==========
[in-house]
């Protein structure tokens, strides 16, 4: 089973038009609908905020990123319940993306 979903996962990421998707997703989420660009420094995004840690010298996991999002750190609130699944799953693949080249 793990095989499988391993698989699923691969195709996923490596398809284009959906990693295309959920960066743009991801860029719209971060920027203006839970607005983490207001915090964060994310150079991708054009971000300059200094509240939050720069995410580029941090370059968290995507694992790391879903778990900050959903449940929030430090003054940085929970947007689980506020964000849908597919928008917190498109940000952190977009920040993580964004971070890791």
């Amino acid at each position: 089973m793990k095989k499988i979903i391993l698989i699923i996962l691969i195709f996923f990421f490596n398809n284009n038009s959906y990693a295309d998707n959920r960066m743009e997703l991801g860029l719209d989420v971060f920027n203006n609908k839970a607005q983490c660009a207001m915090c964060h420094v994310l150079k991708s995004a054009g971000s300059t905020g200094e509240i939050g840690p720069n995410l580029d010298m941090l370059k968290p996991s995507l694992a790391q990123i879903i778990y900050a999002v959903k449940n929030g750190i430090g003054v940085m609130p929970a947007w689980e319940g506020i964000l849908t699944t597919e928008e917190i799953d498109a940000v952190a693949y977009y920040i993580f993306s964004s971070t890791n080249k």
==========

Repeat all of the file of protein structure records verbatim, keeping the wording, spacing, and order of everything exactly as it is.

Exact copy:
[in-house]
């Protein structure tokens, strides 16, 4: 089973038009609908905020990123319940993306 979903996962990421998707997703989420660009420094995004840690010298996991999002750190609130699944799953693949080249 793990095989499988391993698989699923691969195709996923490596398809284009959906990693295309959920960066743009991801860029719209971060920027203006839970607005983490207001915090964060994310150079991708054009971000300059200094509240939050720069995410580029941090370059968290995507694992790391879903778990900050959903449940929030430090003054940085929970947007689980506020964000849908597919928008917190498109940000952190977009920040993580964004971070890791």
């Amino acid at each position: 089973m793990k095989k499988i979903i391993l698989i699923i996962l691969i195709f996923f990421f490596n398809n284009n038009s959906y990693a295309d998707n959920r960066m743009e997703l991801g860029l719209d989420v971060f920027n203006n609908k839970a607005q983490c660009a207001m915090c964060h420094v994310l150079k991708s995004a054009g971000s300059t905020g200094e509240i939050g840690p720069n995410l580029d010298m941090l370059k968290p996991s995507l694992a790391q990123i879903i778990y900050a999002v959903k449940n929030g750190i430090g003054v940085m609130p929970a947007w689980e319940g506020i964000l849908t699944t597919e928008e917190i799953d498109a940000v952190a693949y977009y920040i993580f993306s964004s971070t890791n080249k």